Both land-based and marine species were hit by the catastrophe. 

It has long been argued that the mass extinction was triggered as a result of massive volcanic activity in the so-called Siberian Traps.

The Traps are located in what today has become central Russia.

In total, the Siberian Traps are thought to have pumped up to 0.7 million cubic miles (3 million cubic kilometres) of ash into the atmosphere during the volcanic activity.

As a comparison, the violent eruption of Mount St Helens in Washington, US, in 1980 sent only 0.2 cubic miles (1 cubic kilometre) of ash into the atmosphere.

This is even though ash from the mountain was recorded as falling as far away as Oklahoma, 2,000 miles (3,218 kilometres) distant. 

‘Mercury is a relatively new indicator for researchers. It has become a hot topic for investigating volcanic influences on major events in Earth’s history,’ said Professor Algeo. 

The researchers used the sharp, fossilised teeth of creatures called conodonts (pictured, stock image) to date the rocks in which they found mercury deposited

Professor Algeo teamed up with colleagues from both Cincinnati and the China University of Geosciences, 

The researchers used the sharp, fossilised teeth of creatures called conodonts – which resemble eels – to date the rocks in which they found mercury deposited.

Like the majority of creatures living on the planet 252 million years ago, conodonts were heavily impacted by the Permian–Triassic extinction event.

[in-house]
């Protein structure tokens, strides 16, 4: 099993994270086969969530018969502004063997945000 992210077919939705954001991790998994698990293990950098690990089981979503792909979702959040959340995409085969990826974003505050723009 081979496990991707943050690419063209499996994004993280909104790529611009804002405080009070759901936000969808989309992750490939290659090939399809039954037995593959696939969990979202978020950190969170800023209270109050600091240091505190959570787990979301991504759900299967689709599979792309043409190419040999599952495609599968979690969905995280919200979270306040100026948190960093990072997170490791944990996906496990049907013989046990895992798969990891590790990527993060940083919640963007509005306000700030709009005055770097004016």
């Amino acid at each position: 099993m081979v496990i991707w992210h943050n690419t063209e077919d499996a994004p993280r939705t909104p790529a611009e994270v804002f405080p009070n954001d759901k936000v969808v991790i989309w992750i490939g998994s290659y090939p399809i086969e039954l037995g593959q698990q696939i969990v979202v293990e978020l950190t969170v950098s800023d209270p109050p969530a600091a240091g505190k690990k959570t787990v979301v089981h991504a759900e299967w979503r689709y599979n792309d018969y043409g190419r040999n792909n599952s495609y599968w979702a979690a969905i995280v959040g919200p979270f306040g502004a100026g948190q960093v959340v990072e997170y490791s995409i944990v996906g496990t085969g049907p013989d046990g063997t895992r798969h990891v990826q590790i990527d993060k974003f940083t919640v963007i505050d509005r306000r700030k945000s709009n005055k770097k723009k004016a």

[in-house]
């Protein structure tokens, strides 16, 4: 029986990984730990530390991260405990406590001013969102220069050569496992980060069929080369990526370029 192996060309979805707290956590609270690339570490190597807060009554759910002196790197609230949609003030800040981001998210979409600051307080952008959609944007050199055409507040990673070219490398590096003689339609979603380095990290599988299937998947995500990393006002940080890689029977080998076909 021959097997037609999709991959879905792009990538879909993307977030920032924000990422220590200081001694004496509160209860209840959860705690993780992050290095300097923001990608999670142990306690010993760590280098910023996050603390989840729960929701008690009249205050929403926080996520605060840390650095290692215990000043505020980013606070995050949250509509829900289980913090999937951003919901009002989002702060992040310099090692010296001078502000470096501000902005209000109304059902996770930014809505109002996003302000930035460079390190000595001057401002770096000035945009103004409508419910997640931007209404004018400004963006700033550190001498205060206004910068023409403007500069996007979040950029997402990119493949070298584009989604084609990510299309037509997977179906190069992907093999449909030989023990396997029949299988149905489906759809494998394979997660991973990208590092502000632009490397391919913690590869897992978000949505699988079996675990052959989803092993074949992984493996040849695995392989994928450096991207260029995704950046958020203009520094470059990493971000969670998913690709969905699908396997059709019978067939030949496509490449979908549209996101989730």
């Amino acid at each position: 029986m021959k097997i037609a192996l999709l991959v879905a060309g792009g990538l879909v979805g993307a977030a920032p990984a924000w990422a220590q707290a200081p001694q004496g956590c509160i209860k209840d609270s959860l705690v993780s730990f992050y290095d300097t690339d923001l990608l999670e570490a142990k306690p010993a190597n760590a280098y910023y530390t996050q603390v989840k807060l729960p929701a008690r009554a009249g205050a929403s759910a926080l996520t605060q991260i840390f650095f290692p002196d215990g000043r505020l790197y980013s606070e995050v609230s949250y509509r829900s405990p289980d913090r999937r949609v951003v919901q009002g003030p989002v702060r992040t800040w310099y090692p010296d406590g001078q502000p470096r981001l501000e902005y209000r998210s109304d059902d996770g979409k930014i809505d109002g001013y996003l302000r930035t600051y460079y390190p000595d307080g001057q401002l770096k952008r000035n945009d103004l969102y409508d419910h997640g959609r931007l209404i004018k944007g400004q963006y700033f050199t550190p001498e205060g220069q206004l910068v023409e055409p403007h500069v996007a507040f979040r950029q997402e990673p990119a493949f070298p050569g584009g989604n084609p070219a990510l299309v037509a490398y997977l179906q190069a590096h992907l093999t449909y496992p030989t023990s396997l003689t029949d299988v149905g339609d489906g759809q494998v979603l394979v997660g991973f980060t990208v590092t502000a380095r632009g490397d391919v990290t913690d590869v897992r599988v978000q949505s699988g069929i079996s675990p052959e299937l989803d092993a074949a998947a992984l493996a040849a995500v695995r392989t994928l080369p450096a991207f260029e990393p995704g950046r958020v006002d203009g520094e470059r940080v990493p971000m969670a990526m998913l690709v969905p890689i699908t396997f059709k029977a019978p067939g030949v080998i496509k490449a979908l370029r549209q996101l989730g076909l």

However, they survived for about another 52 million years.

Like the majority of creatures living on the planet 252 million years ago, conodonts were heavily impacted by the Permian–Triassic extinction event. However, they survived for about another 52 million years. (Pictured: an artist’s impression of a conodont, Promissum pulchrum, that lived about 232 million years before the Great Dying)

According to Professor Algeo, the volume of material the Traps released — especially greenhouse gases — would have warmed the planet by an average of 18°F (10°C).

This climatic shift would have been a major force in the mass extinction.

‘We’re often left scratching our heads about what exactly was most harmful,’ explained Professor Algeo.

‘Creatures adapted to colder environments would have been out of luck. So, my guess is temperature change would be the No. 1 killer,’ he added.

Alongside this, acid rain would have spoiled bodies of water, alongside raising the acidity of global oceans.

The warmer water would also not have been able to contain as much dissolved oxygen, creating dead zones that were inhospitable to life.

The sheer duration of the volcanic eruptions from the traps would have made it even harder for life to cope with the environmental changes.